From Montmartre to the remote French countryside, Maigret encounters the dark side of the human psyche. Yet, he manages to maintain both compassion and a sense of humor as he explores the complex motives that lie behind every crime.
Jules Maigret, a meticulous Parisian police detective, is a famous literary character. In this film adaptation of his stories, he's trying to solve a murder of a friend, a P.I. who was looking into an industrialist and his family.
Inspector Maigret is traveling to the French countryside to visit his friend, the duchess of Saint-Fiacre. She has received a letter recently stating that she will die soon. A few days ... See full summary »
The German speaking viewers will not hear the theme music by Ron Grainer, instead a musette theme composed by Ernst August Quelle is used for all episodes. On soundtrack samplers, e.g. "Strassenfeger", only this most popular theme usually is presented in Germany. See more »
Classic - captured mood and style of Simenon's books
Well, that's according to my memories, anyway. I was an avid Simenon reader at the time - I think I've read nearly every Maigret story - and I totally loved this series. Simenon's Maigret stories are very difficult for directors and actors to adequately capture because he builds up an atmosphere using all the senses, not just the visual and aural. He also develops the atmosphere gradually - Maigret's or someone else' health, the drinks and food he consumes, Maigret's ponderings on the crime or the criminal, the weather. That atmosphere is also tied in with the specific psychological aspects of each case - Simenon was fairly obsessed with exploring the psychodynamics of pathological behaviour, and very much in the style of psychoanalytic descriptions and explanations. I don't recall seeing any other adaptation of the Maigret novels that came as close as this series. I wish it were available.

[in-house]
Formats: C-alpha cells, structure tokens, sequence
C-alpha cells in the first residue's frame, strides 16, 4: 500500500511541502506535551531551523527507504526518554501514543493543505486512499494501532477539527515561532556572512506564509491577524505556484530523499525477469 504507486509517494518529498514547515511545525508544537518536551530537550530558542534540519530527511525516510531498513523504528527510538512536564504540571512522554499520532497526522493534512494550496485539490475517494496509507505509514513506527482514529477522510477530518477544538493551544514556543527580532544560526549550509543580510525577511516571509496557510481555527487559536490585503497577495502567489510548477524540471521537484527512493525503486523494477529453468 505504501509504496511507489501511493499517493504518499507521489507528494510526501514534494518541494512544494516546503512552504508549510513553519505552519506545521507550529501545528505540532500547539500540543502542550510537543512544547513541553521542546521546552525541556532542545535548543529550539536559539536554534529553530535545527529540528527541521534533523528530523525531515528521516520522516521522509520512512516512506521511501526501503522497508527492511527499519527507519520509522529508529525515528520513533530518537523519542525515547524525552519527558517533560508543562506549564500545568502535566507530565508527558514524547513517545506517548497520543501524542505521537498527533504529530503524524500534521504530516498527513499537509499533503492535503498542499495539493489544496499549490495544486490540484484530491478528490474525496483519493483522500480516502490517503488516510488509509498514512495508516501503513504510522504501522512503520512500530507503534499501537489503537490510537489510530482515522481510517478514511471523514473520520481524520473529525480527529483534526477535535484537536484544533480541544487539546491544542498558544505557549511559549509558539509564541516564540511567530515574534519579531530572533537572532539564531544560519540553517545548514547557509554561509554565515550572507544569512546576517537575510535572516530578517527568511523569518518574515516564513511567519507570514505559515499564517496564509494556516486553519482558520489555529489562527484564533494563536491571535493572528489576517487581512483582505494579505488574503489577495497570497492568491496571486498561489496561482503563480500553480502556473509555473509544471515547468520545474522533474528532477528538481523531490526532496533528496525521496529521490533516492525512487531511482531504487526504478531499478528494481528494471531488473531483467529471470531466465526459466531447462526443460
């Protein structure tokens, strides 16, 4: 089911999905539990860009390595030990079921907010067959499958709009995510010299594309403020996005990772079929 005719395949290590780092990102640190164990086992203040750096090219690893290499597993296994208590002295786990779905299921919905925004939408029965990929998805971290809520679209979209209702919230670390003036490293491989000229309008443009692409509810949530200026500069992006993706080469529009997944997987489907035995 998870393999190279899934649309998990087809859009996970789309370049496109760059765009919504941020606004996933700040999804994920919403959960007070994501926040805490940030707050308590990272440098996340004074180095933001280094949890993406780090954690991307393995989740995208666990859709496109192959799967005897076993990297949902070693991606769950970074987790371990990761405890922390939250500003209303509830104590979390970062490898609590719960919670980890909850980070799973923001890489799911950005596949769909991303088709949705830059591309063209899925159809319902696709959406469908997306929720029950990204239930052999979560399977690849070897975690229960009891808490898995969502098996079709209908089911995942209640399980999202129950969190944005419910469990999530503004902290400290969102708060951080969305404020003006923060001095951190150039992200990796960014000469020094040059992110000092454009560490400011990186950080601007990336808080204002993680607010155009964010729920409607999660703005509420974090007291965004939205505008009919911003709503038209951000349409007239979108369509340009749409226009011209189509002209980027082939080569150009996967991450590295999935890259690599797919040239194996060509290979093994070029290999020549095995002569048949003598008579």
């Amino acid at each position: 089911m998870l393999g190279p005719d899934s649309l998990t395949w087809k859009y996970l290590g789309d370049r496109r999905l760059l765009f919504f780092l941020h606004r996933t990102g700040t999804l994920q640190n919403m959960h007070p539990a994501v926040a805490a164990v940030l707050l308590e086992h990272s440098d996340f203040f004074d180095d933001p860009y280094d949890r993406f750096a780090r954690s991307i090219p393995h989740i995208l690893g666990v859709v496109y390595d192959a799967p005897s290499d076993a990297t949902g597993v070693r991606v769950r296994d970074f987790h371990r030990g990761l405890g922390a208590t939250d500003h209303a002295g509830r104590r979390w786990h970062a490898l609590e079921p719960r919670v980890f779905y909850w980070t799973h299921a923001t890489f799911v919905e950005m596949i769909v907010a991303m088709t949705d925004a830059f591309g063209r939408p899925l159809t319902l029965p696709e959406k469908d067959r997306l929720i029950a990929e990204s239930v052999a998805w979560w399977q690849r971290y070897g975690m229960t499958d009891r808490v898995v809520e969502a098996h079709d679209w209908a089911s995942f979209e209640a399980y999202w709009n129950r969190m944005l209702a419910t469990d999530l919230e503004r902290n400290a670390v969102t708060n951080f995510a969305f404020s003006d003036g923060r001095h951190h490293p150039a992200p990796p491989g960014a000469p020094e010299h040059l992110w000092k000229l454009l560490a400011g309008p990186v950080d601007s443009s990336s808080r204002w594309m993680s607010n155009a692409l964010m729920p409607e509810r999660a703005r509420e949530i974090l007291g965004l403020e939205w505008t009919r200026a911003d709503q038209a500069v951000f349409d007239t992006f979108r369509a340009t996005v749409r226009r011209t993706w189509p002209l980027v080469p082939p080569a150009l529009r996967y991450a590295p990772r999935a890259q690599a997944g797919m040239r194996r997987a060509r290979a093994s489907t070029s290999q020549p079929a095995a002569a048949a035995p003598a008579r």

20 of 20 people found this review helpful.
Was this review helpful to you?
| Report this